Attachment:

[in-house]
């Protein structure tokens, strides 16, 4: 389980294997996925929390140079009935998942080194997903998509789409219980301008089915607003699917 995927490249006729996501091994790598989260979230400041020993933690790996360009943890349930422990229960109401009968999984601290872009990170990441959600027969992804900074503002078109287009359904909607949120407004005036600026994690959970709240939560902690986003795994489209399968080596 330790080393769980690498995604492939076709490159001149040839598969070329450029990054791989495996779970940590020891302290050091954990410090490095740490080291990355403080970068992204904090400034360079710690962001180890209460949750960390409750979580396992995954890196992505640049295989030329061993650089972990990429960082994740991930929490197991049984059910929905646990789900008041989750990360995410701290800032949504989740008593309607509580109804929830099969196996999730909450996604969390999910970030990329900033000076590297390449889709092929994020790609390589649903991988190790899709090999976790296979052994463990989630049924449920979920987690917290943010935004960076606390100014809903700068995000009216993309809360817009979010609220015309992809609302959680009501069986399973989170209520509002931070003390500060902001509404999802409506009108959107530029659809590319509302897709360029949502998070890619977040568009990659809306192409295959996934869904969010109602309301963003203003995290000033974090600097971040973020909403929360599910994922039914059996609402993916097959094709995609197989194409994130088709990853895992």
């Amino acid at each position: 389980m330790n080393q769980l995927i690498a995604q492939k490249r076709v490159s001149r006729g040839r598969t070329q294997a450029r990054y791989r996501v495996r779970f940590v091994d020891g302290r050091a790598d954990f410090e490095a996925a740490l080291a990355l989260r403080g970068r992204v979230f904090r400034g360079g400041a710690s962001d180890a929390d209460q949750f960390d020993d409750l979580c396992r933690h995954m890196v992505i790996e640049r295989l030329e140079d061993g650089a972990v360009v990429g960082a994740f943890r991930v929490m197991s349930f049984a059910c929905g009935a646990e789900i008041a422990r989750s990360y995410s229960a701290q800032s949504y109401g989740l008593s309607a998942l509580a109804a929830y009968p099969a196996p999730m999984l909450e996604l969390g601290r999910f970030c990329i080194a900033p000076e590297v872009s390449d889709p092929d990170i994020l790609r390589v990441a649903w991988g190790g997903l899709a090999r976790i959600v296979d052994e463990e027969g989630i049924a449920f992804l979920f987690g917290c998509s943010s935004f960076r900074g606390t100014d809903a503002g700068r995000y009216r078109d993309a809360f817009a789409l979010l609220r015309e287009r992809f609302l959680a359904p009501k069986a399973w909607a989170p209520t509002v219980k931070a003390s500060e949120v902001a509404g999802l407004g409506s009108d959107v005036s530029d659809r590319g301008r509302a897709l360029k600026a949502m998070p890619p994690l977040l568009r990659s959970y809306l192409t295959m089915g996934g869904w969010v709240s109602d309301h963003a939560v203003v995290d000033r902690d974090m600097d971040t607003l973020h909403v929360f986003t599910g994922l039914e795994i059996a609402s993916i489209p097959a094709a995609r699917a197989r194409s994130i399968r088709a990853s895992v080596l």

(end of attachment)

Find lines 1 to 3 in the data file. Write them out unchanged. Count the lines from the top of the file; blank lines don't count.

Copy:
[in-house]
């Protein structure tokens, strides 16, 4: 389980294997996925929390140079009935998942080194997903998509789409219980301008089915607003699917 995927490249006729996501091994790598989260979230400041020993933690790996360009943890349930422990229960109401009968999984601290872009990170990441959600027969992804900074503002078109287009359904909607949120407004005036600026994690959970709240939560902690986003795994489209399968080596 330790080393769980690498995604492939076709490159001149040839598969070329450029990054791989495996779970940590020891302290050091954990410090490095740490080291990355403080970068992204904090400034360079710690962001180890209460949750960390409750979580396992995954890196992505640049295989030329061993650089972990990429960082994740991930929490197991049984059910929905646990789900008041989750990360995410701290800032949504989740008593309607509580109804929830099969196996999730909450996604969390999910970030990329900033000076590297390449889709092929994020790609390589649903991988190790899709090999976790296979052994463990989630049924449920979920987690917290943010935004960076606390100014809903700068995000009216993309809360817009979010609220015309992809609302959680009501069986399973989170209520509002931070003390500060902001509404999802409506009108959107530029659809590319509302897709360029949502998070890619977040568009990659809306192409295959996934869904969010109602309301963003203003995290000033974090600097971040973020909403929360599910994922039914059996609402993916097959094709995609197989194409994130088709990853895992």
């Amino acid at each position: 389980m330790n080393q769980l995927i690498a995604q492939k490249r076709v490159s001149r006729g040839r598969t070329q294997a450029r990054y791989r996501v495996r779970f940590v091994d020891g302290r050091a790598d954990f410090e490095a996925a740490l080291a990355l989260r403080g970068r992204v979230f904090r400034g360079g400041a710690s962001d180890a929390d209460q949750f960390d020993d409750l979580c396992r933690h995954m890196v992505i790996e640049r295989l030329e140079d061993g650089a972990v360009v990429g960082a994740f943890r991930v929490m197991s349930f049984a059910c929905g009935a646990e789900i008041a422990r989750s990360y995410s229960a701290q800032s949504y109401g989740l008593s309607a998942l509580a109804a929830y009968p099969a196996p999730m999984l909450e996604l969390g601290r999910f970030c990329i080194a900033p000076e590297v872009s390449d889709p092929d990170i994020l790609r390589v990441a649903w991988g190790g997903l899709a090999r976790i959600v296979d052994e463990e027969g989630i049924a449920f992804l979920f987690g917290c998509s943010s935004f960076r900074g606390t100014d809903a503002g700068r995000y009216r078109d993309a809360f817009a789409l979010l609220r015309e287009r992809f609302l959680a359904p009501k069986a399973w909607a989170p209520t509002v219980k931070a003390s500060e949120v902001a509404g999802l407004g409506s009108d959107v005036s530029d659809r590319g301008r509302a897709l360029k600026a949502m998070p890619p994690l977040l568009r990659s959970y809306l192409t295959m089915g996934g869904w969010v709240s109602d309301h963003a939560v203003v995290d000033r902690d974090m600097d971040t607003l973020h909403v929360f986003t599910g994922l039914e795994i059996a609402s993916i489209p097959a094709a995609r699917a197989r194409s994130i399968r088709a990853s895992v080596l």